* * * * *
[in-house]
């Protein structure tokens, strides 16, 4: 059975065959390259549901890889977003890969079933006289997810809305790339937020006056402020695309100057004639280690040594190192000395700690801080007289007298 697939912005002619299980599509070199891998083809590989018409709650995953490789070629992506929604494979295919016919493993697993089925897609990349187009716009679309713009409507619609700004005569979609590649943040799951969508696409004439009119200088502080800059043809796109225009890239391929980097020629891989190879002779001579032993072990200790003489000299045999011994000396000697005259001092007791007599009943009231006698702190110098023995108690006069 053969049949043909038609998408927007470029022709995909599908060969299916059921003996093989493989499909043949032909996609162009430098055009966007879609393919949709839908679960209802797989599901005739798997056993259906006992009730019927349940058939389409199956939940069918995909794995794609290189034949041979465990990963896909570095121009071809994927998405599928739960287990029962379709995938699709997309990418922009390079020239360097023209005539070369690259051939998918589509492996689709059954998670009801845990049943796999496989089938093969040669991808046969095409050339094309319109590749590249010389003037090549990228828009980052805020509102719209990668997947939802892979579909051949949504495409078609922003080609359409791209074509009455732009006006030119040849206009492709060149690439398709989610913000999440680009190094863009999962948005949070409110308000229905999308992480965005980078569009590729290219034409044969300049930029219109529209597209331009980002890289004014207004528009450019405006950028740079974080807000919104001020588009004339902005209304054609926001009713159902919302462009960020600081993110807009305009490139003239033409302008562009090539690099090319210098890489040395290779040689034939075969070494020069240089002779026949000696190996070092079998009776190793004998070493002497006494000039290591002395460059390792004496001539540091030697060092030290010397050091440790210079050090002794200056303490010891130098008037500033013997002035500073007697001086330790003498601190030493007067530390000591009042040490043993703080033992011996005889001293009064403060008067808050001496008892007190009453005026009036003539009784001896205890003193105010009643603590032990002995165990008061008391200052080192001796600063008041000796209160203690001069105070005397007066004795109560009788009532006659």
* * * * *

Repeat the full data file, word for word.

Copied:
[in-house]
């Protein structure tokens, strides 16, 4: 059975065959390259549901890889977003890969079933006289997810809305790339937020006056402020695309100057004639280690040594190192000395700690801080007289007298 697939912005002619299980599509070199891998083809590989018409709650995953490789070629992506929604494979295919016919493993697993089925897609990349187009716009679309713009409507619609700004005569979609590649943040799951969508696409004439009119200088502080800059043809796109225009890239391929980097020629891989190879002779001579032993072990200790003489000299045999011994000396000697005259001092007791007599009943009231006698702190110098023995108690006069 053969049949043909038609998408927007470029022709995909599908060969299916059921003996093989493989499909043949032909996609162009430098055009966007879609393919949709839908679960209802797989599901005739798997056993259906006992009730019927349940058939389409199956939940069918995909794995794609290189034949041979465990990963896909570095121009071809994927998405599928739960287990029962379709995938699709997309990418922009390079020239360097023209005539070369690259051939998918589509492996689709059954998670009801845990049943796999496989089938093969040669991808046969095409050339094309319109590749590249010389003037090549990228828009980052805020509102719209990668997947939802892979579909051949949504495409078609922003080609359409791209074509009455732009006006030119040849206009492709060149690439398709989610913000999440680009190094863009999962948005949070409110308000229905999308992480965005980078569009590729290219034409044969300049930029219109529209597209331009980002890289004014207004528009450019405006950028740079974080807000919104001020588009004339902005209304054609926001009713159902919302462009960020600081993110807009305009490139003239033409302008562009090539690099090319210098890489040395290779040689034939075969070494020069240089002779026949000696190996070092079998009776190793004998070493002497006494000039290591002395460059390792004496001539540091030697060092030290010397050091440790210079050090002794200056303490010891130098008037500033013997002035500073007697001086330790003498601190030493007067530390000591009042040490043993703080033992011996005889001293009064403060008067808050001496008892007190009453005026009036003539009784001896205890003193105010009643603590032990002995165990008061008391200052080192001796600063008041000796209160203690001069105070005397007066004795109560009788009532006659």